By Godwin Oritse
THE Nigerian Maritime Administration and Safety Agency (NIMASA) and the Nigerian Liquified Natural Gas (NLNG) Company are at loggerhead over th latter’s alleged blatant refusal to pay its statutory three percent freight rate put at over N24 billion.
While NIMASA is claiming that the gas company is owing the Federal Government through the agency accumulated freight rate on gas export, NLNG insists they have a tax holiday of ten years which will expire in October 2009.
An official of NIMASA told Vanguard that the NLNG has deliberately refused to pay the money that has accrued over the years, adding that the gas company has deployed all means to avoid the payment.
The NIMASA official who did not want his name in print explained that an enabling Act empowers the Agency to collect the rate, while NLNG claims that the company is exempted from such payments owing to a tax holiday granted by the government.
NIMASA however points out that the tax holiday for NLNG expired in September 2007 being the 10th year since it commenced gas production, while NLNG insists that the tax holiday will end in October 2009 being the year it first exported gas.
Speaking to Vanguard in defense of his organization, Mr. Ifeanyi Mbanefo, the media and communication manager of the NLNG said that NIMASA cannot blame his company for their failures, adding that the Agency is looking for cheap money.
Asked if the 3 per cent freight rate will be part of the taxes the company will pay at the expiration of the tax holiday, Mbanefo said that the company will study the law, adding that if the rate is part of the payable taxes, it would pay.
â€œWe will do as the law says, I do not make the laws, NIMASA does not make the laws, the National Assembly is reviewing all laws about oil and gas industry, but laws that target particular people are the ones the shareholders of this company are against. People do not create one business and create another one to feed it. It does not work, it does not even make sense.
â€œYou do not have a good register, that is where NIMASA should start from, we should look at what NIMASA ought to do that it is not doing, they are looking for cheap money, I am sorry to say that, the money they would not work for. This Federal Government has given the shareholders a guarantee that will not change the rules mid-way.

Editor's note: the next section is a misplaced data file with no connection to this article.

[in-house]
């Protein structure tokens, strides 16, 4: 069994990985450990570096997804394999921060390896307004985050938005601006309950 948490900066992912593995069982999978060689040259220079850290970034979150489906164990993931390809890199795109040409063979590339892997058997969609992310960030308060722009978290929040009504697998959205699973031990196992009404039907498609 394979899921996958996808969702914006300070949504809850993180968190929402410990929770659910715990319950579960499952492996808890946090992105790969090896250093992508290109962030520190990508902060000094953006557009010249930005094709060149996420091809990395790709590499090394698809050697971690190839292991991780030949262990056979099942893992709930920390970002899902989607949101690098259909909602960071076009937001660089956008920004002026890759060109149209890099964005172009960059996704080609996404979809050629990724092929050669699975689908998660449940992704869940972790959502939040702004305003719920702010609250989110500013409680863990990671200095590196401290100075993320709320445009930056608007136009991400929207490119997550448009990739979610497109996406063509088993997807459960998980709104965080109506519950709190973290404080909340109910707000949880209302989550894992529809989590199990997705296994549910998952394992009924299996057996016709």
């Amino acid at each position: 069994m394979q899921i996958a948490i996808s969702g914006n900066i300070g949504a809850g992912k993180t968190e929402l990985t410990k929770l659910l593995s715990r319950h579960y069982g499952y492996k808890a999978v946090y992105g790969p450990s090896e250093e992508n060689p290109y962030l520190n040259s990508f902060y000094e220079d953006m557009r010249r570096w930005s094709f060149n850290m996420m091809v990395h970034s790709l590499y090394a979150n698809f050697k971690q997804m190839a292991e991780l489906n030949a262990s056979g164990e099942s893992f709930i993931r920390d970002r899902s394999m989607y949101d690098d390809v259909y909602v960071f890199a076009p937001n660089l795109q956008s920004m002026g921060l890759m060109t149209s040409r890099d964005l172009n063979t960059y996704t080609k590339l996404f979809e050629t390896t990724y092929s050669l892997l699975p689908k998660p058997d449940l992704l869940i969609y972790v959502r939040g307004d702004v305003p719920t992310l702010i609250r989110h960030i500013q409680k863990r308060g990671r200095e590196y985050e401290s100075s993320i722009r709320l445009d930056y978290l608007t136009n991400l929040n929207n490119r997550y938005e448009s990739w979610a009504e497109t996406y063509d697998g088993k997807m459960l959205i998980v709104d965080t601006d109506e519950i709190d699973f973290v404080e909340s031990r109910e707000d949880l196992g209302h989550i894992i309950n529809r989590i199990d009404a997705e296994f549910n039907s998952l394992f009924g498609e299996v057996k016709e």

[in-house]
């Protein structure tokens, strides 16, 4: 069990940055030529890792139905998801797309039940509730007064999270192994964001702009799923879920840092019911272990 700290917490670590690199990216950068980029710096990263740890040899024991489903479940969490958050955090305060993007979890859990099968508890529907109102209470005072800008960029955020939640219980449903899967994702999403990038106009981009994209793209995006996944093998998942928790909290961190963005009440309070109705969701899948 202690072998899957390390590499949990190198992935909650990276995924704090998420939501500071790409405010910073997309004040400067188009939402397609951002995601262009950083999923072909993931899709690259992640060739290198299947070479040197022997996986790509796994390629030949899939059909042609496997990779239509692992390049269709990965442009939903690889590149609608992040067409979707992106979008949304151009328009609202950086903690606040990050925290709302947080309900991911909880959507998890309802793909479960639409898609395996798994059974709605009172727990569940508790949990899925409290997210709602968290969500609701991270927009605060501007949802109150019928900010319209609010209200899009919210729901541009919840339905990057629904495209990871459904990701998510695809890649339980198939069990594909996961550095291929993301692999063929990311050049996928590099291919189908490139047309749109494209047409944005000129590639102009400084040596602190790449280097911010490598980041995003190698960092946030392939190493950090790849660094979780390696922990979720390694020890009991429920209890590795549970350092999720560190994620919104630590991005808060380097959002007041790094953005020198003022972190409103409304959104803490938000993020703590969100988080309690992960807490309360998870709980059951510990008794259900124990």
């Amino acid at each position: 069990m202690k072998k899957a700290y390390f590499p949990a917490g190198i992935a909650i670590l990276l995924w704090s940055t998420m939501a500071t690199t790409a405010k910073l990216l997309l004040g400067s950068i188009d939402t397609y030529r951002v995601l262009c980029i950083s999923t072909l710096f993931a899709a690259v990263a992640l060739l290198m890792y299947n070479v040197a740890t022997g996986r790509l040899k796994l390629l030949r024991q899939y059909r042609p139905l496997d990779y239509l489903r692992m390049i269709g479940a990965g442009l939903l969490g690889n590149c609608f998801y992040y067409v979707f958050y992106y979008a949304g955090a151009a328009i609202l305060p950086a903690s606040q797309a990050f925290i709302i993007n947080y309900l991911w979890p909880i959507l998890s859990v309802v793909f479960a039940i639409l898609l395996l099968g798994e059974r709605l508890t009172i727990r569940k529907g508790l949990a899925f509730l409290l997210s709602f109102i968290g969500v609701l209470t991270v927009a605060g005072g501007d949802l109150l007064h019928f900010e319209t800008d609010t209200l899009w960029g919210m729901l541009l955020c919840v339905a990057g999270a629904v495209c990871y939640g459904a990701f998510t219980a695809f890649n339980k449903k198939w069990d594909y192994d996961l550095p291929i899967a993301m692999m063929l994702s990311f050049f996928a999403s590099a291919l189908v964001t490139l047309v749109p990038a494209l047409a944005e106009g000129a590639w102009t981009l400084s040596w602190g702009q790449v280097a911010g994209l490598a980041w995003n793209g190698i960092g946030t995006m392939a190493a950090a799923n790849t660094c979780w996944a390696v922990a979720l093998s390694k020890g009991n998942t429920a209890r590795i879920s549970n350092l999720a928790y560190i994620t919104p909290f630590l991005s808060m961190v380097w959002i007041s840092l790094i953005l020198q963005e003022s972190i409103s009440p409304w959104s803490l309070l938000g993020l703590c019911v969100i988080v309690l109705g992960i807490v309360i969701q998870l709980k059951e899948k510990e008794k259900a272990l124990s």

â€œNIMASA is very wealthy, you cannot do port, you cannot do anything without getting to them, but they fritter away their money.
â€œWe are exempted and they are asking the National Assembly to reconsider, this is an acceptance of the fact that they know that we are exempted. Forget all the claims they are making because the claims have to be checked out.
â€œThey complain that we have twenty-four vessels all flying foreign flags. Yes, we have to fly foreign flags because we do international business. If we fly Nigerian flag we cannot do it, it is obvious to everybody in this industry and that is where they should start. Why are we making very shallow analysis,â€ he queried.
In a Memorandum the management of NIMASA submitted to the House of Representatives Committee on Gas Resources, the maritime regulatory agency requested the Committee to reconsider the tax and levy exemption currently being enjoyed by the NLNG.
Part of the Memorandum reads â€œIn the light of the foregoing, we commend the gracious initiative of our honourable members in this regard and kindly request you to reconsider the tax and levy exemptions currently enjoyed by the NLNG and ensure henceforth they pay income tax and other statutory levies especially the NIMASA’s 3% levy to enable the Agency effectively carry out its multifarious functions of promoting maritime safety and the development of indigenous commercial shippingâ€.
The Memorandum which was signed by Mr. Matthew Egbadon, Director of Legal services of NIMASA disclosed that available records shows that the company has long exceeded the average sales price of gas.
NIMASA’s Memorandum to the Committee agreed that although the law exempts NLNG from paying taxes, the levy holiday period granted NLNG will only last for 10 years from the production day and terminates at the first anniversary date after the first five years of when the cumulative average sales price of liquefied natural gas reaches $3 per million of British Thermal Unit/MMBTU.
â€œIt is on this premises that the Federal Government through NIMASA is poised more than ever to position the country as a respected maritime nation and to be able to do this, it must promote the development of indigenous commercial shipping through fleet expansion which can truly be achieved by offering financial assistance to indigenous operators through the statutory established maritime fund, which is funded partly from the 3% levy. The agency therefore needs the support and cooperation of other stakeholders to make this a reality.
Moreover the NLNG as a company of high repute should not be seen to be shirking its responsibilities especially as it has the financial capacity to pay this levy and other statutory levies and taxes.